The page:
Over the past year, we have noticed an increasing number of clients utilizing Microsoft’s cloud computing service, Azure.
We are seeing new projects in Azure, some existing projects being moved from on-premise or other cloud service providers (CSPs), and even some customers moving their digital office almost entirely into the cloud.
A common driver we have observed for this move is compliance, and certainly Microsoft has built many capabilities into Azure to support their customers’ compliance needs.
Given this noticeable upward trend in Azure adoption, we thought it was time to explore a bit more about Azure security, compliance, and its other rich capabilities. In this post we’ll just touch on big picture and what is important to securing your Azure environment.
In future posts we’ll dig deeper into certain areas and cover new major updates around Azure security as they are released; but first, let’s talk about the big rocks that need attention in any environment but look at them from an Azure angle.
At the center of this is Azure AD (AD for Active Directory) for managing all access in Azure. As expected, complementary to this, Azure provides a full Role Based Access Control (RBAC) model, which is used by all services and resources in Azure. Included are many built-in roles for use right of the shelf, or you can setup roles as granularly as you would like down to the service or API level.
One significant advantage for many organizations is the ability to synchronize an on-premises directory (usually Active Directory) with their cloud directory (Azure AD). This removes duplication and extends the capability of the company’s existing directory. Key features supported by Azure AD that also should be strongly considered are:
Note that some of the more advanced monitoring features are only available with paid Azure support subscriptions, but Microsoft clearly explains what capabilities are available at the different levels.
A key system baked into Azure is Security Center (SC). Security Center is an appropriate name as it’s your one-stop shop for everything in Azure around policy, compliance, vulnerability management, threat detection, etc.
Security policies are a powerful way to ensure the necessary compliance controls are in place for the resources within your environment. Microsoft provides numerous built-in policies, but you can define your own through policy builder. Key areas covered by security policies are:
Microsoft’s built-in compliance capabilities extend the concept of security policies and monitor and report on your compliance status assessed against regulatory standards. Currently supported are:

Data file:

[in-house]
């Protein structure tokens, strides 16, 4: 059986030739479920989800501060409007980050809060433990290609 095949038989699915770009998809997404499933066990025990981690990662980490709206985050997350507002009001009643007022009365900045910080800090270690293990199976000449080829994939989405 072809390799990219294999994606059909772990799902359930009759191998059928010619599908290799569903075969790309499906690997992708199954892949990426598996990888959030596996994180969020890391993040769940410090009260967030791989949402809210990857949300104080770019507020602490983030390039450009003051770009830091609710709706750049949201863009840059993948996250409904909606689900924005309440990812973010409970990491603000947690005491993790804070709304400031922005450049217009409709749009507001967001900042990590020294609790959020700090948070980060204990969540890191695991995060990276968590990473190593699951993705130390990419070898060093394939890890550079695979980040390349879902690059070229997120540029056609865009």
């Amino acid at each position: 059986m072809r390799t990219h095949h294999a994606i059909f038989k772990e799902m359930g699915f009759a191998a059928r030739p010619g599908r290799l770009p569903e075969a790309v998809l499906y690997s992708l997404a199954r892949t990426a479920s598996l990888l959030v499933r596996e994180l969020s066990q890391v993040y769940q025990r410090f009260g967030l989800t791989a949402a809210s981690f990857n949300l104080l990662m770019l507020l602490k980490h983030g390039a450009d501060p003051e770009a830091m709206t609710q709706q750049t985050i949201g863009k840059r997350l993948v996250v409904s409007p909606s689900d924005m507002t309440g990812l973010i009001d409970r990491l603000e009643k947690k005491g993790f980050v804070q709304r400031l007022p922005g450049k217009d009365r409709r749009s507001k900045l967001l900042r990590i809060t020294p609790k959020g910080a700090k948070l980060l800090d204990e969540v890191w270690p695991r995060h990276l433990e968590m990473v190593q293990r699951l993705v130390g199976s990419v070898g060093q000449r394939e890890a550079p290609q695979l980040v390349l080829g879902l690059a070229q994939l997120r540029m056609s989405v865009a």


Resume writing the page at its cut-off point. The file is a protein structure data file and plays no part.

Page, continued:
In addition to the compliance rules built directly into Security Center, Microsoft also has Blueprints for several additional regulatory and security frameworks including HIPAA/HITRUST, FedRAMP and NIST SP 800-171.
In addition to policy, compliance, and monitoring, Security Center also has several advanced threat detection capabilities. All VMs in Azure support an onboard agent which monitors for vulnerabilities and threats. This information is collected from across your environment to identify active threats.
The service is backed by a global integrated threat intelligence leveraged from Microsoft’s own product and services and industry threat data. What all of this means is activity detected in your environment can quickly be correlated against known bad actors providing low rate of both false positives and false negatives.
Backing this are behavioral analytics that apply known patterns to identify malicious behavior and can help detect new specific targeted attacks against your environment.
Another important consideration for Azure that our customers have noted is around Data Privacy, specifically how the data is collected and stored.
This is obviously important for anyone dealing with GDPR or the various other data privacy regulations popping up worldwide. Azure has several controls to support the data privacy needs of their customer starting with the previously mentioned security policies. Other key features are:
As touched on in my previous blog on Integrating Security into DevOps, the rapid pace and ease of application and service deployment in modern cloud environments has many benefits but can expose additional security risks. Microsoft is supporting you here as well with several technologies that support secure Continuous Integration and Deployment (CI/CD).